West Middlesex thatch…

Out west… Above is a 1920’s shot of ‘Weir Cottage’ at West Drayton, depicting a well thatched long straw roof. This building once lay on an island, in the River Colne; the boundary between Middlesex and Surrey.




Lost pub… Images from the inter war years, above and opposite, show the ‘Old Magpies’ pub, at Harmonsworth. This old inn stood near the main London to Bath road, close to the western county border. Dating from Tudor times, it was demolished in 1951; as this area became too close for comfort, to the expanding Heathrow Airport. In 1937, seven years before the airfield was constructed, Harmonsworth had three blocks of thatched homes, but ‘Heathrow Farm’ was tiled. Below on the left, are cottages thought to be at Heathrow, in around 1935…  All the thatching was in  long straw, with the earlier Magpies image showing extensive outside fixings and repairwork.



Longford… lies to the north of the airport; once the site of a ford over the River Colne. The opposite scene from the 1940’s remains unchanged, except the barn hs lost its thatch… However the old cottage below bravely keeps up a thatching tradition hereabouts.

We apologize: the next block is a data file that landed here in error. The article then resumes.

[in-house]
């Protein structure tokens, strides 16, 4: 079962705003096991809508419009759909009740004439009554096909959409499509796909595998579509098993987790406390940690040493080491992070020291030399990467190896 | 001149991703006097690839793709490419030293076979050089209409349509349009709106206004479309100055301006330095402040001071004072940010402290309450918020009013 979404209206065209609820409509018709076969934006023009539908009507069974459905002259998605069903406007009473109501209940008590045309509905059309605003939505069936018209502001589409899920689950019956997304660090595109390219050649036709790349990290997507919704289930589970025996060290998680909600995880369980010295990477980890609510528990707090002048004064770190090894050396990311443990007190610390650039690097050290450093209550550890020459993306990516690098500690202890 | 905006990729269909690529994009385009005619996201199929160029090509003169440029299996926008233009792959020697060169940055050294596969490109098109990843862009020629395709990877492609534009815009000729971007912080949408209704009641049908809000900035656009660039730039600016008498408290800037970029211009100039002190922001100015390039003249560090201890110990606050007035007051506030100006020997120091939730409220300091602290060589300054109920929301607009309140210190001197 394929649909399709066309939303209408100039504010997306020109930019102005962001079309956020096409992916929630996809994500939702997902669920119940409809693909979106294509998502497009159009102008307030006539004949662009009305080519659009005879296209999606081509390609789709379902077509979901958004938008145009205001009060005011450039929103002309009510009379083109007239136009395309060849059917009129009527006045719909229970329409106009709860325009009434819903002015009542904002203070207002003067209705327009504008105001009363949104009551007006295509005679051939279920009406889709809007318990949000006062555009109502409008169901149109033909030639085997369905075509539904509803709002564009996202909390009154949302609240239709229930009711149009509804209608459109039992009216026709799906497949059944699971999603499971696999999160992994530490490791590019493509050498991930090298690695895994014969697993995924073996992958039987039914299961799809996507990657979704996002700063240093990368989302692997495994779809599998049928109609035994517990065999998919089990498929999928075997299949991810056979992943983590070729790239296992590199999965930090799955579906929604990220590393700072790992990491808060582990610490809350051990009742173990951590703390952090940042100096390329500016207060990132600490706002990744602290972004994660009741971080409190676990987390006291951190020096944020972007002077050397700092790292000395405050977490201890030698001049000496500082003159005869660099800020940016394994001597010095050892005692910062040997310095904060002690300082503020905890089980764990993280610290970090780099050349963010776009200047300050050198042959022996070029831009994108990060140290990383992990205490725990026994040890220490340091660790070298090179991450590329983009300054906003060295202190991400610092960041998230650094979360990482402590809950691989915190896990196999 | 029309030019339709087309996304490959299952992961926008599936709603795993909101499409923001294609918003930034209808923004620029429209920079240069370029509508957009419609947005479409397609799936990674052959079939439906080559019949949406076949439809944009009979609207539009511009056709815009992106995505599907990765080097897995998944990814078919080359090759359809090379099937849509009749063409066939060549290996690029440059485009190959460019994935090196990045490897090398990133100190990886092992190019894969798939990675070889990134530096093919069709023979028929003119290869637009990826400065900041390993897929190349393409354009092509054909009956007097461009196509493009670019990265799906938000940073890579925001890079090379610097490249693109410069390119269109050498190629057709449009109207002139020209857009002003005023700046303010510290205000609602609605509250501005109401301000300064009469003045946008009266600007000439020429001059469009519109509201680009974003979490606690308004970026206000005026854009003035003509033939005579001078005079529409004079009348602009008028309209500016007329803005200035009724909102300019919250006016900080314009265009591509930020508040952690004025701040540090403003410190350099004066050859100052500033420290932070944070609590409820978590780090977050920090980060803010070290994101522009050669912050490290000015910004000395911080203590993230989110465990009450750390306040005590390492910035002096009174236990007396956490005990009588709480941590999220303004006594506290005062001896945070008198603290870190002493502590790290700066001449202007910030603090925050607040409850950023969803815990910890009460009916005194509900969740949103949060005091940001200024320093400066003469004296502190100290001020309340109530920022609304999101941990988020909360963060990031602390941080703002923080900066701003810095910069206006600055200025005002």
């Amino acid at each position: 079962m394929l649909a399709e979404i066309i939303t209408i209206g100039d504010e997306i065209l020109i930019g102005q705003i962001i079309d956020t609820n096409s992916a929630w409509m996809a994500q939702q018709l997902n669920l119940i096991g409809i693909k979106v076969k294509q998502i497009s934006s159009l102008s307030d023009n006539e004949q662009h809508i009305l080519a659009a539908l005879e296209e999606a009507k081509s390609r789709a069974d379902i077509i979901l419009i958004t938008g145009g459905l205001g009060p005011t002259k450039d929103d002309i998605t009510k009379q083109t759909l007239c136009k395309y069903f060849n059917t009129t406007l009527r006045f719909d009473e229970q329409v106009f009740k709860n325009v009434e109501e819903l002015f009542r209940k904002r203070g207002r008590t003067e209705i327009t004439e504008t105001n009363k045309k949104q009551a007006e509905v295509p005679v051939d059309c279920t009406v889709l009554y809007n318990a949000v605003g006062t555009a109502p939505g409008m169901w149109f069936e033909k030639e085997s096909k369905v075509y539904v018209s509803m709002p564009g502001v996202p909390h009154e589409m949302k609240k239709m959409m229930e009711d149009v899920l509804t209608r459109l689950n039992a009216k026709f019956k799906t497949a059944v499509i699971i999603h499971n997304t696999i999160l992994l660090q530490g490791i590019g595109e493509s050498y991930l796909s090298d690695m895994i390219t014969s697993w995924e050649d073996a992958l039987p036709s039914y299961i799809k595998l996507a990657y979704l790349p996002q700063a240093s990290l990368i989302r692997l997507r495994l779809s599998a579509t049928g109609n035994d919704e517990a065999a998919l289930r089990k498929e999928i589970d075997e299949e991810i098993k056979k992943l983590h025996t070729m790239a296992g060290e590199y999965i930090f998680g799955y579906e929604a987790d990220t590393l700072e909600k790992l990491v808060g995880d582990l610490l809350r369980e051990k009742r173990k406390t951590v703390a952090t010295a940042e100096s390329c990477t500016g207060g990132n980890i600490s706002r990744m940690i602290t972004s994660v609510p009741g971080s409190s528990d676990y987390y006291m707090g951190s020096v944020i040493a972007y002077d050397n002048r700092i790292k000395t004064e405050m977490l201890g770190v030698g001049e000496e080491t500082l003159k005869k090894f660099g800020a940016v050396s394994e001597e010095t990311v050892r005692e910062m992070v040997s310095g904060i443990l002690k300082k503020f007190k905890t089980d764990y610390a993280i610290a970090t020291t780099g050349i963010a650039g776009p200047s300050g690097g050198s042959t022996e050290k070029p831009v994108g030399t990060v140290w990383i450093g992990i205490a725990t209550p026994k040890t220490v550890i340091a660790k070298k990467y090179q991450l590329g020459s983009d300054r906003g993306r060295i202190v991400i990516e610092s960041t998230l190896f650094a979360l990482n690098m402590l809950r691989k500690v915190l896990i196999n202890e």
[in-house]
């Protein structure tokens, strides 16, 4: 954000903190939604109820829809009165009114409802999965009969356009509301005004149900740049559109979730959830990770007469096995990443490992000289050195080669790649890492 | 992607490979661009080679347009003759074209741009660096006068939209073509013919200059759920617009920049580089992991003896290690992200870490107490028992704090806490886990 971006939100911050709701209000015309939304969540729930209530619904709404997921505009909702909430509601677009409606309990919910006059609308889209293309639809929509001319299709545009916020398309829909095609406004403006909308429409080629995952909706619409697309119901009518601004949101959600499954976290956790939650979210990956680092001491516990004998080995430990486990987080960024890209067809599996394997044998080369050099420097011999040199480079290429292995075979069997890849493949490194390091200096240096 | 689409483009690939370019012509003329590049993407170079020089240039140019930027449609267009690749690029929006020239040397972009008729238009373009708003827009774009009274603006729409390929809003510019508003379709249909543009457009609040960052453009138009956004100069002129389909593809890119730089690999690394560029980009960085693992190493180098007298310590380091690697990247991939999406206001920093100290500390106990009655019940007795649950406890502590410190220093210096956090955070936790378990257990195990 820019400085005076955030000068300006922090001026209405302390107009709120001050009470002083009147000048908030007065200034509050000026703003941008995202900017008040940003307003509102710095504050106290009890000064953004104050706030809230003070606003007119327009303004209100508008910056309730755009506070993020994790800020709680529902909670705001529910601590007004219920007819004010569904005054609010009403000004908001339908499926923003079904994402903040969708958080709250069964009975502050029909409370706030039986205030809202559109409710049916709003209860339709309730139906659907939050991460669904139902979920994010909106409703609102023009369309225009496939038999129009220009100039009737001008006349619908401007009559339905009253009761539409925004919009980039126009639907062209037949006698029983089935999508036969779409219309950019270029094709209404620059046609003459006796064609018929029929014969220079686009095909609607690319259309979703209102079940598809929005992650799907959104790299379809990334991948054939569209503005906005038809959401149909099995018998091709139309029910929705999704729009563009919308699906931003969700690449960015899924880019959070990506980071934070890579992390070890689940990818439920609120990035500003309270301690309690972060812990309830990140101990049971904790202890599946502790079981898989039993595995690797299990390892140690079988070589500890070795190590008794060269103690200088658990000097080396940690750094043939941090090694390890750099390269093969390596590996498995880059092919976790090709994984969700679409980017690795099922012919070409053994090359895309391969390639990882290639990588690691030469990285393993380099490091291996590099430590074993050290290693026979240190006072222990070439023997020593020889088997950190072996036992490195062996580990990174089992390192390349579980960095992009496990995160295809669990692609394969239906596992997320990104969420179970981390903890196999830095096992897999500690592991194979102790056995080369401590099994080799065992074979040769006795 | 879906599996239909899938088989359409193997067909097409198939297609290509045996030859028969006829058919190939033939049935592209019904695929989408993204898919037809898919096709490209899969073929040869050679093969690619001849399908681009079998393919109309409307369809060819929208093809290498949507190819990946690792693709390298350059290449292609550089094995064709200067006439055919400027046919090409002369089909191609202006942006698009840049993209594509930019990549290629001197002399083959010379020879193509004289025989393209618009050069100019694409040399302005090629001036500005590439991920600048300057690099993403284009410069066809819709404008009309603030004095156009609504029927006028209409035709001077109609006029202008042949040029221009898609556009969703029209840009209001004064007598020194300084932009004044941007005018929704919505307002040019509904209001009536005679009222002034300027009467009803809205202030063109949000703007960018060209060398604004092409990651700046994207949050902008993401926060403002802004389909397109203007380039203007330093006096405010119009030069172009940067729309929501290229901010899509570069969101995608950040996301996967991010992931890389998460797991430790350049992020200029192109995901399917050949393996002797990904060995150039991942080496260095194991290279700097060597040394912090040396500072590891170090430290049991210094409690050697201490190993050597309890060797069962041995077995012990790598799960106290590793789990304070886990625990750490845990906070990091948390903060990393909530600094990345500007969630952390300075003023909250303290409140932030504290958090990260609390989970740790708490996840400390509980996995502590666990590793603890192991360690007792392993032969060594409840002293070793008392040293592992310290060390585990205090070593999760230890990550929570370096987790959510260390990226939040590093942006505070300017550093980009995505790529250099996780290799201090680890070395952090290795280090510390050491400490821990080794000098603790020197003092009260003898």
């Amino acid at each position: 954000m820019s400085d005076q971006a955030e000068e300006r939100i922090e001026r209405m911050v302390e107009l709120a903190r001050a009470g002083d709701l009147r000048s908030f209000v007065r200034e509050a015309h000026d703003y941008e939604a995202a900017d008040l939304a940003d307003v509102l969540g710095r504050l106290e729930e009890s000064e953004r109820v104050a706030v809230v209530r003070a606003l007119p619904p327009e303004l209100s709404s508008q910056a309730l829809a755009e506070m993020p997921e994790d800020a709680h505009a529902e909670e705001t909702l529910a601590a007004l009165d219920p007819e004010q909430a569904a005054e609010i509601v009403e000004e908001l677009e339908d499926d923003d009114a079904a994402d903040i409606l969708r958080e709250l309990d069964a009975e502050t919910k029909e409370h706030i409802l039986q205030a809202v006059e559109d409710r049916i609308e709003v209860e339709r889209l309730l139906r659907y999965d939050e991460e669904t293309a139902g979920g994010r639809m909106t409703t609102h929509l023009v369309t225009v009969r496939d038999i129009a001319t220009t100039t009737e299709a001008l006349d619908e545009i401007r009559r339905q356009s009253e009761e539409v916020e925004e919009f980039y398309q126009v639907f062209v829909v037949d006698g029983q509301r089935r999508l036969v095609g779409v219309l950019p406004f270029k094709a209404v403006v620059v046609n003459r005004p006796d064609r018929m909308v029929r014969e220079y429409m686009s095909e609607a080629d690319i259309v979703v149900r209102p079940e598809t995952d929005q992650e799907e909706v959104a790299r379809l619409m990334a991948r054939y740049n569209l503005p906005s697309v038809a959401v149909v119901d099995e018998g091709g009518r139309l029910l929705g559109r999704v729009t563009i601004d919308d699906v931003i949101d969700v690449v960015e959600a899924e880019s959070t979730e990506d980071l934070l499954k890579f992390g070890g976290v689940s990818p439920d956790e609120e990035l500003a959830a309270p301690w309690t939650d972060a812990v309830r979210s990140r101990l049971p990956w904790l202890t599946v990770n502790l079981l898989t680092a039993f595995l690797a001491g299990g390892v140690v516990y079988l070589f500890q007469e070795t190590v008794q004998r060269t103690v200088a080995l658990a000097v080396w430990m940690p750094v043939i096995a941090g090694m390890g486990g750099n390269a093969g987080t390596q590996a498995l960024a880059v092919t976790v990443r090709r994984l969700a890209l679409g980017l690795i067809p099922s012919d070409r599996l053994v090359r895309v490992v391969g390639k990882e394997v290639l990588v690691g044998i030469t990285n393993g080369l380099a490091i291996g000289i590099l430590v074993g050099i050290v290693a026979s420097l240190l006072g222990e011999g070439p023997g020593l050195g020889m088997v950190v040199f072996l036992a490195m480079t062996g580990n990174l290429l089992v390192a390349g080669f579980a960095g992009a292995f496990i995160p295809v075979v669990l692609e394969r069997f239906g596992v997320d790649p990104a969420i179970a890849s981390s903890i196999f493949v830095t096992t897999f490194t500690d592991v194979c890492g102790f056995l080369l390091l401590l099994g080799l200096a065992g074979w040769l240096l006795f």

Newer thatched buildings, also exist in the old county. Constructed along with the multitude of others, as the Middlesex suburbs grew. Some 1920’s, Arts and Crafts cottages at Kingsbury, are good enough to grace most villages; let alone a busy road junction… thatch london

Kingsbury… A parish of 140 scattered dwellings, in 1901. These thatched houses, designed by Ernest Trobridge, recall this rural heritage. Earlier images show them thatched in long straw.



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Earlier image… Ernest Trobridge’s cottages, in the 1930s. Showing what must be the original long straw thatch; topped with a cut pattern ridge. An unusual combination in this area.


DO NOT TRY THIS AT HOME…

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The Plough Inn, Northolt… When this pub was built in 1948, it’s thatching became quite newsworthy. One reason being that the Norfolk Reed thatch had been treated with fire retardant… As the newspaper cutting shows. However the poor Plough eventually succumbed to fire just over six decades later… In former days, Northolt was well known for its wheat fields and later for the hay it produced for the London market. The latter being protected by numerous thatched ricks, well into the twentieth century.

Long Forgotten Thatch…



Before the camera…